Soil Fertility

Last updated on February 23, 2014

Don't apply nitrogen to soybeans. Well nodualted soybeans will fix all the nitrogen they require. It is better to inoculate the seed with Rhizobium bacteria than to apply nitrogen fertilizer.

Nutrient Requirements and Uptake by Plants

Soybean plants (as well as the symbiotic bacteria associated with them) require all of the following nutrient elements:

  • nitrogen (N),
  • phosphorus (P),
  • potassium (K),
  • sulfur (S),
  • calcium (Ca),
  • magnesium (Mg),
  • iron (Fe),
  • boron (B),
  • manganese (Mn),
  • zinc (Zn),
  • copper (Cu), and
  • molybdenum (Mo).

Most nutrients are absorbed from the soil; however part of the N is obtained from bacterial fixation in the nodules and some S is absorbed (primarily as SO2 and H2S) from the air. Soil nutrients are absorbed into the plant roots with water and move up into the plant to the leaves and other vegetative plant parts.

The amounts of nutrients available vary with

  • soil type,
  • soil test,
  • depth of soil, and
  • tillage practices.

They are influenced by soil temperature and moisture conditions.

Roots will not grow into dry soil and moisture must be present for roots to absorb nutrients from the soil. However excess moisture in the soil limits aeration, and roots also require air (oxygen).

The amounts of nutrients taken up by the plants early in the season are relatively small because the plants are small. However the nutrient concentration in individual leaves of well nourished plants are as high during this period as individual leaves later in the season. Uptake and accumulation of some nutrients in the leaves continues throughout the season until maturity; uptake of others is completed by stage.

Redistribution of mineral nutrients from older plant parts to newer growing parts is a primary source for some nutrients. Some nutrient elements are very mobile in the plants and are readily translocated from older to newer plant parts. Redistribution of N, P, and S is a primary source of these nutrients for growth of the beans and results in severe depletion of these elements in the leaves, petioles, stems, and pods during the late seed-filling period. However, some nutrients such as calcium are very immobile in the plants and there is little redistribution of these elements from older to new plant parts. Late season redistribution of mobile materials that have accumulated in leaves and other plant parts without redistribution of Ca results in increased Ca concentration in the leaves late in the season.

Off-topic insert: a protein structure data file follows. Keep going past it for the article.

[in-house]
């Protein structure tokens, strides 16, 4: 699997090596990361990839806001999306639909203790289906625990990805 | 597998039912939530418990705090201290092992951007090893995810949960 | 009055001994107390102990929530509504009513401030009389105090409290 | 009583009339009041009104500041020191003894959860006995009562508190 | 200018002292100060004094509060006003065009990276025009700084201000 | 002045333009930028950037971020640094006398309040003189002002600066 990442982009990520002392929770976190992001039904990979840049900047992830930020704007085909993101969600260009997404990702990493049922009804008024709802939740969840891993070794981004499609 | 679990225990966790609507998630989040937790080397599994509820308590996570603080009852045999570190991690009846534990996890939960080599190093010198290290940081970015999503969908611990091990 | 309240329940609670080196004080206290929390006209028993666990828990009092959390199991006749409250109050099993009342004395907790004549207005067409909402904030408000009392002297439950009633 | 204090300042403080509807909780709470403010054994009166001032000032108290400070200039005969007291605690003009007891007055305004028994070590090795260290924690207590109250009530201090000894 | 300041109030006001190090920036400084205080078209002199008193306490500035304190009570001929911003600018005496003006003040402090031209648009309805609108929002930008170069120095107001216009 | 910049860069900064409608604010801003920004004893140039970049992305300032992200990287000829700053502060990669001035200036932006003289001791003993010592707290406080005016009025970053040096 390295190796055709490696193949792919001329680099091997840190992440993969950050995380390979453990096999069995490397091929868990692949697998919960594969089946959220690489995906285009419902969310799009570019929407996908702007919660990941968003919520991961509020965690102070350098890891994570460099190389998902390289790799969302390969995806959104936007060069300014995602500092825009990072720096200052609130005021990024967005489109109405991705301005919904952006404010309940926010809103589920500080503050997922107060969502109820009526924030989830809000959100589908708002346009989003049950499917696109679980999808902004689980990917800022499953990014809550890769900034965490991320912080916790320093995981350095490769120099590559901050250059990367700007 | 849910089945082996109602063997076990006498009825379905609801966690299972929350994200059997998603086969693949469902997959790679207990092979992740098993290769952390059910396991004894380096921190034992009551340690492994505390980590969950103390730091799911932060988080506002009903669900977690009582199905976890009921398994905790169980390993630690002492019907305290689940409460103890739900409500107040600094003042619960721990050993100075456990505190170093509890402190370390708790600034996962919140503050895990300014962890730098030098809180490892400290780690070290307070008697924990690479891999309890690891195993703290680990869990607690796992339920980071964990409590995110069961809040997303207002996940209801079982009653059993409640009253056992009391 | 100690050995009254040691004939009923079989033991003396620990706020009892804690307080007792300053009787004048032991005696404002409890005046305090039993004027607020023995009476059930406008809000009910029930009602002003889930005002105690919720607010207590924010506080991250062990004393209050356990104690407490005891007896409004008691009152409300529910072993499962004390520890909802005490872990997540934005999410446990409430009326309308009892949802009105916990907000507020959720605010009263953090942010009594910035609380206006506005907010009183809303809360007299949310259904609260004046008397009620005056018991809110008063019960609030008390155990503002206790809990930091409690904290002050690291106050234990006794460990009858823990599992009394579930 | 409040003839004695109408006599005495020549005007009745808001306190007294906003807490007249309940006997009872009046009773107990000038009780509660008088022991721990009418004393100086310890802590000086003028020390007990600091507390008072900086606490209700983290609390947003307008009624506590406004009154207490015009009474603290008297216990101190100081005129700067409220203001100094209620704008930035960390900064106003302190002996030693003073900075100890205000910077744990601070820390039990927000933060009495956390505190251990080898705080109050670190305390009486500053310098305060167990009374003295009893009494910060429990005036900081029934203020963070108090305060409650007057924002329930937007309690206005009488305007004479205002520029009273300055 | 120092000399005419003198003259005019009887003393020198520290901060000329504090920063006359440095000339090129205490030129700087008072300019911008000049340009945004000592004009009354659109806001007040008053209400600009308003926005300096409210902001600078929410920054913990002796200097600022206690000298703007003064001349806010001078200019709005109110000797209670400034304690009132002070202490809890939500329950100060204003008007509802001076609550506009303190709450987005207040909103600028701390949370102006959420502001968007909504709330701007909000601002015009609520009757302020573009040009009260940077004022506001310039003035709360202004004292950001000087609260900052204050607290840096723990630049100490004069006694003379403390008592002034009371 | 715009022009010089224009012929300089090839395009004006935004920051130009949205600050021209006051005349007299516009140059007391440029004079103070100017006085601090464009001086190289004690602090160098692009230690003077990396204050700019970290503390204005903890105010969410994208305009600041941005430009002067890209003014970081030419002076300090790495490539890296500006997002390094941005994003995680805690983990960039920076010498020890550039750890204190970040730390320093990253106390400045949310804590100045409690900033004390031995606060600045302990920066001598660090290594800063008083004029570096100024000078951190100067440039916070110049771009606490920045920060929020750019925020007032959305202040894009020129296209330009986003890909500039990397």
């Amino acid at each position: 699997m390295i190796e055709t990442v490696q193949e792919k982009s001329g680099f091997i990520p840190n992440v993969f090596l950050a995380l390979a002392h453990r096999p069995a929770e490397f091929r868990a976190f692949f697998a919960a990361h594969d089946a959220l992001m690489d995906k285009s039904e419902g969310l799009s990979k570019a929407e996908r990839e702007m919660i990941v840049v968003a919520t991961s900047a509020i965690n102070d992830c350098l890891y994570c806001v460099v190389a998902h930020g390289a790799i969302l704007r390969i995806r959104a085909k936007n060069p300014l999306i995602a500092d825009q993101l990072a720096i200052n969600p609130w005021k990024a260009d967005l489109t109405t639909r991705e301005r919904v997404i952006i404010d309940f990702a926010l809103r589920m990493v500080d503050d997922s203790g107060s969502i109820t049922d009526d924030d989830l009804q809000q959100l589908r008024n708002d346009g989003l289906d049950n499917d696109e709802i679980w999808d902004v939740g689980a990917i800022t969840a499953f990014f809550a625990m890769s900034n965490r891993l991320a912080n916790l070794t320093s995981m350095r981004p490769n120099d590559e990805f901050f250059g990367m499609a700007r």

Redistribution of other elements in the plant generally is intermediate between the extremes for very mobile N and immobile Ca. P and S are very similar to N. K is redistributed from the vegetative plant parts to the developing seeds, but is not redistributed from the pods. Zn and Cu are redistributed but not to the same degree as N. Mn, Mg, Fe, B, and Mo are relatively immobile but not as immobile as Ca. Very marked differences in mobility of Fe have been observed among different soybean varieties.

Fertilizer Use and Fertility Management

When the soil cannot supply the plant nutrient requirements, fertilizers and/or manure can be added to supplement the nutrient supply. Uptake of nutrients added to soils is not always an efficient process. Under good conditions, the recovery in the year of application ranges from 5 to 20 percent for phosphorus and 30 to 60 percent for potassium. However, additional nutrients are recovered in future years.

Nutrients Most Commonly Deficient:

  1. Nitrogen is fixed and made available to the plants by the bacteria in the nodules on the roots. Where soybeans have not been grown previously, inoculation is needed to supply the desired bacteria. Liming of acidic soils is usually beneficial. By making conditions favorable for N-fixation, the need for N fertilization is reduced or eliminated.
  2. The availability of phosphorus and potassium in many soils is not adequate for optimum yields so fertilizers and/or manure to supply these nutrients should be applied where needed. Depending on soil pH, lime also may be needed.
  3. Applications of some of the other nutrients are desirable on some soils where deficiencies exist. S, Fe, B, Mn, or Zn are the elements that are occasionally deficient.

Foliar fertilization micronutrients: Mo, Fe, Cu, B, Zn, Cl, Mn

Foliar fertilization may be effective, particularly if the soil is low in availability of one or more micronutrients

Effectiveness usually depends on soil pH. Soil pH has a major effect on availability of micronutrients reduced examples: available availability iron (fe) below ph 6.5 above 7.0 other micronutrients molybdenum (mo) above 7.0 below 6.0.

Iron chlorosis (deficiency)

  • widespread in prairie soils of midwest (Iowa, Illinois, Minnesota)
  • frequent in high lime (calcareous) soils, particularly in cool, wet weather and poorly drained soils
  • infected plants are light green to yellow in color
  • plants may recover later in the season, but yields will be reduced
  • best control is resistant varieties
  • foliar application of sequestrene (iron chelate) is usually helpful

Molybdenum

  • the micronutrient that is required in the smallest amounts for plant growth
  • more likely to get a response if ph is < 6 because mo is tied up (unavailable) in acid soils. It differs from the other essential micronutrients in this respect.
  • Symptoms are light green leaves
  • usually applied foliarly when a deficiency occurs
  • molybdenum is difficult to apply with granular fertilizer because it is required in such small amounts that uniform distribution is difficult.


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